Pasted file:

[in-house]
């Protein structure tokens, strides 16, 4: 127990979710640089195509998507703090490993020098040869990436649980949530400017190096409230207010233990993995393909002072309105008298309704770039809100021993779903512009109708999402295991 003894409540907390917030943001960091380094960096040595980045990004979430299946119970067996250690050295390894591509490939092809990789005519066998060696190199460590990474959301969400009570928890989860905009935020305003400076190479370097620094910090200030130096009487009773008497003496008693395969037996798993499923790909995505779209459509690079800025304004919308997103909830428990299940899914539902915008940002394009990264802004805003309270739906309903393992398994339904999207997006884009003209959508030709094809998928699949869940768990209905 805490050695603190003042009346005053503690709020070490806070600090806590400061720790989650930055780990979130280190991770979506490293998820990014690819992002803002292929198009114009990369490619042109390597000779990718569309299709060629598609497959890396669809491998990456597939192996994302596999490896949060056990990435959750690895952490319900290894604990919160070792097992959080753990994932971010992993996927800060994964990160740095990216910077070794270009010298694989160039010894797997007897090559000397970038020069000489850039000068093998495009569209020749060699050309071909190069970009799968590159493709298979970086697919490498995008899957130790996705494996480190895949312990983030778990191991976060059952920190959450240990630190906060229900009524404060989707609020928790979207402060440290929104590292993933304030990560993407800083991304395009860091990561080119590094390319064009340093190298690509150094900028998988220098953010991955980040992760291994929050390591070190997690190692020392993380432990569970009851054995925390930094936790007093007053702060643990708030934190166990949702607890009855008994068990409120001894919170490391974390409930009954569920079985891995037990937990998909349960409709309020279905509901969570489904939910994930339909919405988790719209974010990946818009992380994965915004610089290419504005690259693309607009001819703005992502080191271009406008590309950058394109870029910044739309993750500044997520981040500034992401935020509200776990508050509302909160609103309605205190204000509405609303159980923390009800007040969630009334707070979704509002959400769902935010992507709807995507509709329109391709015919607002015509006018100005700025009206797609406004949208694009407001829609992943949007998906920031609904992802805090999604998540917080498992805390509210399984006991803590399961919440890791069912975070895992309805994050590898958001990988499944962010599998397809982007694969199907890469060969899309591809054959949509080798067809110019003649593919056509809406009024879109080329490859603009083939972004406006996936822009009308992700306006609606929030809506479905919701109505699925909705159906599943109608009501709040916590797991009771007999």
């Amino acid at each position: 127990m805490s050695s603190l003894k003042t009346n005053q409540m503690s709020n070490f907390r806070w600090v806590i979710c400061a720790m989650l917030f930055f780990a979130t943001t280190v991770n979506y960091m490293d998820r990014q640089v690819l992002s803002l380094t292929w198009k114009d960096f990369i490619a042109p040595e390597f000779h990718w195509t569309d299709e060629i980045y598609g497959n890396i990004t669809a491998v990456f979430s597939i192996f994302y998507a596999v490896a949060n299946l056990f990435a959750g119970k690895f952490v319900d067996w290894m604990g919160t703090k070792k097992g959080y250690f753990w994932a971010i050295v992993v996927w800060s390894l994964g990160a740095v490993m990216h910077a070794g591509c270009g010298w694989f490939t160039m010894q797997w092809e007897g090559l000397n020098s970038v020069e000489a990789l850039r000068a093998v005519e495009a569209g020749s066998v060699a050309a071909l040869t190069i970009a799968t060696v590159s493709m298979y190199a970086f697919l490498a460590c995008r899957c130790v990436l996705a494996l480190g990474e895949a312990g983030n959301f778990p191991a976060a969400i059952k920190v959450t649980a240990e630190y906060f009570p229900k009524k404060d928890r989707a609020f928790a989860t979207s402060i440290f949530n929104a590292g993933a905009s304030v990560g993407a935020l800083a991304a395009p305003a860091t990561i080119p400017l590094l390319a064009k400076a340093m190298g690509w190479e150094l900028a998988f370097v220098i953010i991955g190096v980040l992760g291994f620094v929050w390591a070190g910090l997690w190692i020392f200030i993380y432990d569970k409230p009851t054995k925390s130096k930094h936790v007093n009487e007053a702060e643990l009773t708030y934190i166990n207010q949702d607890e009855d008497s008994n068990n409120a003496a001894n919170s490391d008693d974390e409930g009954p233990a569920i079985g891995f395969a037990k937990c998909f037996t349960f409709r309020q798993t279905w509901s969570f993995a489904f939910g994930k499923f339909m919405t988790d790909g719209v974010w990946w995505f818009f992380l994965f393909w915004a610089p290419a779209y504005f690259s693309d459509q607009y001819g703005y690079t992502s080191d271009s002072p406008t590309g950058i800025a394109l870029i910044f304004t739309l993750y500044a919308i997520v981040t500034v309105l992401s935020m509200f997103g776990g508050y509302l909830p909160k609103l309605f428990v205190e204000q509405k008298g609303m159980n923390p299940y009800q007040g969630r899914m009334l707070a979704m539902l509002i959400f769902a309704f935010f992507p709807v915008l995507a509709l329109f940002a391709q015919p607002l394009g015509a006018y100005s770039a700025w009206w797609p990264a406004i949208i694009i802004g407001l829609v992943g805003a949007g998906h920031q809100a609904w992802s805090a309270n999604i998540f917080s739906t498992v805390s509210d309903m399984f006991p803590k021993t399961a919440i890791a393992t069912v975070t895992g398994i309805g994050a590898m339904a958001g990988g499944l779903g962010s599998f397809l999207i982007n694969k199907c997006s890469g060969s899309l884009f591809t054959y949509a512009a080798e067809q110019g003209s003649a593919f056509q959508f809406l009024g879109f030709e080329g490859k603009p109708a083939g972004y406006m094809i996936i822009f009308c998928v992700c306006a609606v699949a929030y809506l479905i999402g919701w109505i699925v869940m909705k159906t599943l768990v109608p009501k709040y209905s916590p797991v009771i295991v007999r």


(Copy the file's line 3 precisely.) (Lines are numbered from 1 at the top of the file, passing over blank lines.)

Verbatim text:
């Amino acid at each position: 127990m805490s050695s603190l003894k003042t009346n005053q409540m503690s709020n070490f907390r806070w600090v806590i979710c400061a720790m989650l917030f930055f780990a979130t943001t280190v991770n979506y960091m490293d998820r990014q640089v690819l992002s803002l380094t292929w198009k114009d960096f990369i490619a042109p040595e390597f000779h990718w195509t569309d299709e060629i980045y598609g497959n890396i990004t669809a491998v990456f979430s597939i192996f994302y998507a596999v490896a949060n299946l056990f990435a959750g119970k690895f952490v319900d067996w290894m604990g919160t703090k070792k097992g959080y250690f753990w994932a971010i050295v992993v996927w800060s390894l994964g990160a740095v490993m990216h910077a070794g591509c270009g010298w694989f490939t160039m010894q797997w092809e007897g090559l000397n020098s970038v020069e000489a990789l850039r000068a093998v005519e495009a569209g020749s066998v060699a050309a071909l040869t190069i970009a799968t060696v590159s493709m298979y190199a970086f697919l490498a460590c995008r899957c130790v990436l996705a494996l480190g990474e895949a312990g983030n959301f778990p191991a976060a969400i059952k920190v959450t649980a240990e630190y906060f009570p229900k009524k404060d928890r989707a609020f928790a989860t979207s402060i440290f949530n929104a590292g993933a905009s304030v990560g993407a935020l800083a991304a395009p305003a860091t990561i080119p400017l590094l390319a064009k400076a340093m190298g690509w190479e150094l900028a998988f370097v220098i953010i991955g190096v980040l992760g291994f620094v929050w390591a070190g910090l997690w190692i020392f200030i993380y432990d569970k409230p009851t054995k925390s130096k930094h936790v007093n009487e007053a702060e643990l009773t708030y934190i166990n207010q949702d607890e009855d008497s008994n068990n409120a003496a001894n919170s490391d008693d974390e409930g009954p233990a569920i079985g891995f395969a037990k937990c998909f037996t349960f409709r309020q798993t279905w509901s969570f993995a489904f939910g994930k499923f339909m919405t988790d790909g719209v974010w990946w995505f818009f992380l994965f393909w915004a610089p290419a779209y504005f690259s693309d459509q607009y001819g703005y690079t992502s080191d271009s002072p406008t590309g950058i800025a394109l870029i910044f304004t739309l993750y500044a919308i997520v981040t500034v309105l992401s935020m509200f997103g776990g508050y509302l909830p909160k609103l309605f428990v205190e204000q509405k008298g609303m159980n923390p299940y009800q007040g969630r899914m009334l707070a979704m539902l509002i959400f769902a309704f935010f992507p709807v915008l995507a509709l329109f940002a391709q015919p607002l394009g015509a006018y100005s770039a700025w009206w797609p990264a406004i949208i694009i802004g407001l829609v992943g805003a949007g998906h920031q809100a609904w992802s805090a309270n999604i998540f917080s739906t498992v805390s509210d309903m399984f006991p803590k021993t399961a919440i890791a393992t069912v975070t895992g398994i309805g994050a590898m339904a958001g990988g499944l779903g962010s599998f397809l999207i982007n694969k199907c997006s890469g060969s899309l884009f591809t054959y949509a512009a080798e067809q110019g003209s003649a593919f056509q959508f809406l009024g879109f030709e080329g490859k603009p109708a083939g972004y406006m094809i996936i822009f009308c998928v992700c306006a609606v699949a929030y809506l479905i999402g919701w109505i699925v869940m909705k159906t599943l768990v109608p009501k709040y209905s916590p797991v009771i295991v007999r």